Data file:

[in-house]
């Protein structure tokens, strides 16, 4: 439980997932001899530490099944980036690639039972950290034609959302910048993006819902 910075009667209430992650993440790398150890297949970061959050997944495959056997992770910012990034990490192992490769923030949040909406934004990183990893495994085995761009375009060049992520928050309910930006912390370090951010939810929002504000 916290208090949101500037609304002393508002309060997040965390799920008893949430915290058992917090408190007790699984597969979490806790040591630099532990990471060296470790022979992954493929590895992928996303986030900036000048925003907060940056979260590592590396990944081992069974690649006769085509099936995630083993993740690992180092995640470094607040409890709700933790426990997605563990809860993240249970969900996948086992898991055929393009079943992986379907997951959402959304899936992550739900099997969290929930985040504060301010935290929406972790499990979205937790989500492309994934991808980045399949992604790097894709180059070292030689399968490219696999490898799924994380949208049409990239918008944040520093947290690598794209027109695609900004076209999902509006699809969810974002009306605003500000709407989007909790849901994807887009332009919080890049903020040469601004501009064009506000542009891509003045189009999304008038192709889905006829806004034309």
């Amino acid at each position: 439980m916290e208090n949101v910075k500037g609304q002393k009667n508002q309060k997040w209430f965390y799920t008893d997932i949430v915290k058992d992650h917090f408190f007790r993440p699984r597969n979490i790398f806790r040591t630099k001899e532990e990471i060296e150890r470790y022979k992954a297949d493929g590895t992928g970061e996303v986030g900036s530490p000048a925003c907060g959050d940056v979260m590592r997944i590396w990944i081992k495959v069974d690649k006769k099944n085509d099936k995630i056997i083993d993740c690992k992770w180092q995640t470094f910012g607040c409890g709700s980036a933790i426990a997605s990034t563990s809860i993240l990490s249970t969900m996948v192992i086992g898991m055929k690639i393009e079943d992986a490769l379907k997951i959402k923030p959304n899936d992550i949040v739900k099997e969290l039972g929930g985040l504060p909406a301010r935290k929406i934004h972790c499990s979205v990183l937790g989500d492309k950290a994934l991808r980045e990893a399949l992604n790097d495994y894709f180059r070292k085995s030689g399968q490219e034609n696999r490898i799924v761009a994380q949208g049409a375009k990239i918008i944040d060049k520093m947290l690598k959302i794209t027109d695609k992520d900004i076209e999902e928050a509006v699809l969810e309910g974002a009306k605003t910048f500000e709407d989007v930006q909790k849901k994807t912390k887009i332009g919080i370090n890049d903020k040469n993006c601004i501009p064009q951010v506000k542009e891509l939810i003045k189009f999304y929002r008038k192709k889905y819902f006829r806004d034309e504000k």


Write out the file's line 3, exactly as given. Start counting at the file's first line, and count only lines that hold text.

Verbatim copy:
């Amino acid at each position: 439980m916290e208090n949101v910075k500037g609304q002393k009667n508002q309060k997040w209430f965390y799920t008893d997932i949430v915290k058992d992650h917090f408190f007790r993440p699984r597969n979490i790398f806790r040591t630099k001899e532990e990471i060296e150890r470790y022979k992954a297949d493929g590895t992928g970061e996303v986030g900036s530490p000048a925003c907060g959050d940056v979260m590592r997944i590396w990944i081992k495959v069974d690649k006769k099944n085509d099936k995630i056997i083993d993740c690992k992770w180092q995640t470094f910012g607040c409890g709700s980036a933790i426990a997605s990034t563990s809860i993240l990490s249970t969900m996948v192992i086992g898991m055929k690639i393009e079943d992986a490769l379907k997951i959402k923030p959304n899936d992550i949040v739900k099997e969290l039972g929930g985040l504060p909406a301010r935290k929406i934004h972790c499990s979205v990183l937790g989500d492309k950290a994934l991808r980045e990893a399949l992604n790097d495994y894709f180059r070292k085995s030689g399968q490219e034609n696999r490898i799924v761009a994380q949208g049409a375009k990239i918008i944040d060049k520093m947290l690598k959302i794209t027109d695609k992520d900004i076209e999902e928050a509006v699809l969810e309910g974002a009306k605003t910048f500000e709407d989007v930006q909790k849901k994807t912390k887009i332009g919080i370090n890049d903020k040469n993006c601004i501009p064009q951010v506000k542009e891509l939810i003045k189009f999304y929002r008038k192709k889905y819902f006829r806004d034309e504000k």